- Highlights from Elizabeth Taylor's extensive jewelry collection on display at Christie's in London
- Dazzling gems include 33.19-carat diamond, a present from Richard Burton to Taylor
- Collection known as the "crown jewels of Hollywood"
- Jewels may cause bidding frenzy in the salesroom, say Christie's
Though she may have had numerous husbands and lovers, Hollywood icon Elizabeth Taylor had one enduring love: jewelry.
Her dazzling collection of jewels, many of which were given to her as presents by husbands including Richard Burton and Mike Todd, were referred to Friday in London by Jonathan Rendell, Deputy Chairman of Christie's Americas, as "the crown jewels of Hollywood."
Fans of the screen idol can now ogle highlights from her extensive jewelry collection, along with a selection of her haute couture dresses by designers including Chanel and Christian Dior, and paintings by artists such as Edgar Degas and Camille Pissarro, at Christie's auction house in London.
They are being exhibited there as part of a world tour that will culminate in a series of high-profile sales at Christie's in New York in December.
Taylor's jewel collection has been valued in excess of $30 million, according to the auction house.
Keith Penton, head of the jewelry department at Christie's in London, said that Taylor's taste in jewels was "extraordinarily refined. She really understood her gemstones ([and)she had a passion for design and workmanship, quite a rare combination."
And not only do they speak of her infamous and tempestuous romance with actor Richard Burton, he said, the jewels come with their own dramatic histories -- such as a 50-carat pearl known as "La Peregrina," given to her by Burton in 1969, that was once part of the crown jewels of Spain.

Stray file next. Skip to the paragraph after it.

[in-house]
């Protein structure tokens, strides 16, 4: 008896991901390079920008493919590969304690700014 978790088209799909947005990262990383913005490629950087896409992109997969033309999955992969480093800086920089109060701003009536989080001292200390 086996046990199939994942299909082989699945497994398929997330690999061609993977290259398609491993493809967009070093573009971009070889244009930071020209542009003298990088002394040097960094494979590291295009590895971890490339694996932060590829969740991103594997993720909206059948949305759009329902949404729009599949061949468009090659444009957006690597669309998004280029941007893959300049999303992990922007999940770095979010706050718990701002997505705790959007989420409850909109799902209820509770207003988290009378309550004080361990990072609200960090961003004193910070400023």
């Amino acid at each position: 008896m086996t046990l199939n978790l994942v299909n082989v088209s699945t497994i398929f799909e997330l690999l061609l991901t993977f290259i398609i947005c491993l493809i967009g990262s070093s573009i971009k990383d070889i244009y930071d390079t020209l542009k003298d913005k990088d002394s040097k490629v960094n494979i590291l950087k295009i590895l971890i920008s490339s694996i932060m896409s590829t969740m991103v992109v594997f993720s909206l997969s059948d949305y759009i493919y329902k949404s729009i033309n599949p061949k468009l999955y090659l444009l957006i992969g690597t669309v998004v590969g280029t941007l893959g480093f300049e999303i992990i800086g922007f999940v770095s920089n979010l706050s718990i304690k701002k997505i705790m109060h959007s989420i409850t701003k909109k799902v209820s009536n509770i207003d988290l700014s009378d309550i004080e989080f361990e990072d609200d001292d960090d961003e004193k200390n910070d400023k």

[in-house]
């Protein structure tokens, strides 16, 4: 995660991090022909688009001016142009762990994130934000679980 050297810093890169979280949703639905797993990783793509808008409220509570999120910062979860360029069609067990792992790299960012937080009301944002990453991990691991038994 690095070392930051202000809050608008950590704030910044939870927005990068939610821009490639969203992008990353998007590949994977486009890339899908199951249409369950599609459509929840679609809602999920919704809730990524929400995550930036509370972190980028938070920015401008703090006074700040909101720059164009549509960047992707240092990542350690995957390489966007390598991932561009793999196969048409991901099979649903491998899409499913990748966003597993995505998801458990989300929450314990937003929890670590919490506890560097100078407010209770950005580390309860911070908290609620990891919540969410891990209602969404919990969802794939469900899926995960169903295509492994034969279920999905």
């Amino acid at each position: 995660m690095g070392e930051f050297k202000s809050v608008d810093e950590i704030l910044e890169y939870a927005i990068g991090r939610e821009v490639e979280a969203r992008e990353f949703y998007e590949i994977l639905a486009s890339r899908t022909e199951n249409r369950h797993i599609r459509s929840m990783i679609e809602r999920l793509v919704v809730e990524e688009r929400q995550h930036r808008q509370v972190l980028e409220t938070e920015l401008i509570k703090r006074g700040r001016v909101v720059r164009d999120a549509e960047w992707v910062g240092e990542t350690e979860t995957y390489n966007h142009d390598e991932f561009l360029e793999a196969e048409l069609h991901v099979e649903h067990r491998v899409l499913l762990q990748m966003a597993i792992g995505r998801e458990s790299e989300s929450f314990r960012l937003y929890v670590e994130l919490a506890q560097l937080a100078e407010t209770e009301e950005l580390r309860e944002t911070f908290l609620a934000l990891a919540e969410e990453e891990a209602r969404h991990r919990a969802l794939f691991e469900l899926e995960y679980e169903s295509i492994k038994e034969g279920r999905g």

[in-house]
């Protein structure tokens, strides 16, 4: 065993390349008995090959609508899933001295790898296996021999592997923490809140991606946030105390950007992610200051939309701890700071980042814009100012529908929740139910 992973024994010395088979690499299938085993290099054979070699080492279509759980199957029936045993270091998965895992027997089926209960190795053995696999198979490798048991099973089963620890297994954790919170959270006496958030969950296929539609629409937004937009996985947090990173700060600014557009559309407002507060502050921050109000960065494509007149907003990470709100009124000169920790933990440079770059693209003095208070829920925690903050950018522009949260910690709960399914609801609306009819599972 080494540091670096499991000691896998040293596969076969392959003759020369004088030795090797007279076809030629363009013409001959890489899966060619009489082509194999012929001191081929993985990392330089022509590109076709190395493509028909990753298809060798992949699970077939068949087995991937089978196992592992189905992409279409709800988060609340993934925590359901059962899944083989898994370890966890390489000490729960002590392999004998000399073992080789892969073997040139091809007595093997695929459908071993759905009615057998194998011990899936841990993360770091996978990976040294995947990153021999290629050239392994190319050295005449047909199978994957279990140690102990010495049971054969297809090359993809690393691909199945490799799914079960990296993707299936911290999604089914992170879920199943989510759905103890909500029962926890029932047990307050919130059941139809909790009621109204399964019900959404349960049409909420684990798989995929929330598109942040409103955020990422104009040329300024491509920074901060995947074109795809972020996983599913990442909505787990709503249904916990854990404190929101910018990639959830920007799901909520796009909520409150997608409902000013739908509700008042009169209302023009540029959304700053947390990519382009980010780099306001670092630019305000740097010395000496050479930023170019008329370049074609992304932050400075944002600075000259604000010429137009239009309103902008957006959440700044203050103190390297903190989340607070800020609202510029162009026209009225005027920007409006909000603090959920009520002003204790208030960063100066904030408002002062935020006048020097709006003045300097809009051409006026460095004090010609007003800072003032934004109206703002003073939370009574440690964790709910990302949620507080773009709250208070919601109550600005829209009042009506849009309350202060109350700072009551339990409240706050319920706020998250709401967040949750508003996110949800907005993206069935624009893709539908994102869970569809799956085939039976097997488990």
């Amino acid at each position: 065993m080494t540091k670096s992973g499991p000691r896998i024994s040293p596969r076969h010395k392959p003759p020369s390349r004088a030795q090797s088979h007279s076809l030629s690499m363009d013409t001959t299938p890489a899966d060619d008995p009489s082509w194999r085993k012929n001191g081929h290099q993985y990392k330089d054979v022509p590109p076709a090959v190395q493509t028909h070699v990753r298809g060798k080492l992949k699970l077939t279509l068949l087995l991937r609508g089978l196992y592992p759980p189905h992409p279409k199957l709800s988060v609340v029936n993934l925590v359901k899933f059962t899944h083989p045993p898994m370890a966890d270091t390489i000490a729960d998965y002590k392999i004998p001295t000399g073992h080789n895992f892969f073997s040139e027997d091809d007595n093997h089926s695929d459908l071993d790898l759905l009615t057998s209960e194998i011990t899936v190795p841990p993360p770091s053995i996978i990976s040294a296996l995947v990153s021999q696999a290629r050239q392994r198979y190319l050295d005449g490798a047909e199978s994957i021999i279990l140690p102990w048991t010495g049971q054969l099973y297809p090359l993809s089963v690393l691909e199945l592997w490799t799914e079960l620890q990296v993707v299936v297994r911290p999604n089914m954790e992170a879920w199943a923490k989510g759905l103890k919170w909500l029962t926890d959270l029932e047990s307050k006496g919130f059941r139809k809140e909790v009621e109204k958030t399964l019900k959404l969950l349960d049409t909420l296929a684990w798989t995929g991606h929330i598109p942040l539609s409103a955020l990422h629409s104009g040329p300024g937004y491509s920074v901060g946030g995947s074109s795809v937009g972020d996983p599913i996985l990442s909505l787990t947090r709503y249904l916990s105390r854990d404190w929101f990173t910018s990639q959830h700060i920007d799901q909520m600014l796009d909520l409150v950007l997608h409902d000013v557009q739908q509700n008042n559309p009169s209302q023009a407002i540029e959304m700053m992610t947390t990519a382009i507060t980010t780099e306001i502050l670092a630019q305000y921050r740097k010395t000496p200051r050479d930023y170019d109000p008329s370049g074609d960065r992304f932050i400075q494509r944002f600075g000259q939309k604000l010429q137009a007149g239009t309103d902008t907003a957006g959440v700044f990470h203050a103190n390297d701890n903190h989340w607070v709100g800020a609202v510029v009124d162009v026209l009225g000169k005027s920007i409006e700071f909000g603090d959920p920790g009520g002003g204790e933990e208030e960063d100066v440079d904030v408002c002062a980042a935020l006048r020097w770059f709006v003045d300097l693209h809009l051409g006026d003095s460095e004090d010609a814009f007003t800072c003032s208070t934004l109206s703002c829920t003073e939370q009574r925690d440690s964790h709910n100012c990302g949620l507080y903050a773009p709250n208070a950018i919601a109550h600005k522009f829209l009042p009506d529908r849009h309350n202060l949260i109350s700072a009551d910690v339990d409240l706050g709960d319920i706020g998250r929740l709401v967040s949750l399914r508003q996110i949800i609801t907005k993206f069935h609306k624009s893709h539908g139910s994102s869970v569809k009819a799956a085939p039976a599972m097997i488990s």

It was mounted onto a specially commissioned diamond and ruby Cartier necklace and is estimated to fetch between $2 million and $3 million at auction in December.
There is also the Taj Mahal diamond pendant necklace, which Burton gave her on her 40th birthday in 1972 and which had been a gift from the Mughal Emperor Shah Jahan to his wife in the 17th century.
"If a jewel had a historic provenance, they were particularly enamored," said Penton of the pair's taste in gems.
According to Nancy Schoenberger, co-author of the book "Furious Love: Elizabeth Taylor, Richard Burton, The Marriage of the Century," Taylor developed a taste for jewels from a young age.
"Her father was an art and antiques dealer," Schoenberger explained.
"She grew up surrounded by beautiful things and was always drawn to jewelry as a young girl," she said.
But it wasn't until Taylor's marriage to film and Broadway producer Mike Todd that her passion for collecting serious jewels took hold, Schoenberger said.
Todd, her third husband, bought Taylor a 29.4-carat diamond ring as well as a diamond tiara, which she wore to the 1957 Academy Awards.
Schoenberger believes that when Richard Burton bought Taylor the 33.19-carat Krupp Diamond ring in 1968 -- possibly the star piece in the exhibition at Christie's, estimated to fetch between $2.5 million and $3.5 million -- he was trying to out-do Mike Todd, who had died unexpectedly just over a year into his marriage with Taylor.
"I think that was a big deal for Richard, to buy her a diamond as big as Mike Todd's. And he liked showing that the son of a Welsh coal-miner could buy his lady love these extravagant jewels," she said.
Penton believes that the collection will induce feverish bidding in the salesroom, for the quality of the collection but also for their added Hollywood glamor.
"Judging from past sales, which have never been as spectacular as this one -- I think the sky's the limit," he said.
The actress, who died this year aged 79, eulogized her love of gems in her 2002 memoir, "My Love Affair With Jewelry."
In it, she wrote: "I never, never thought of my jewelry as trophies. I'm here to take care of them and to love them. When I die and they go off to auction I hope whoever buys them gives them a really good home."
At a press conference on Friday, Rendell of Christie's said that the collection reveals "one of the great characters, this was one of the great stars, this was someone who understood her contract with the public."
Penton agreed and said, "Looking at the couture, you can see that she was not a very large lady but obviously with the hair, with the presence, with the glamor, it all added up to something very fabulous."
In memory of the actress's life-long devotion to humanitarian causes, a portion of profits generated by admissions, events and select publications related to the sales will be donated to the Elizabeth Taylor AIDS Foundation (ETAF), which she set up in 1991.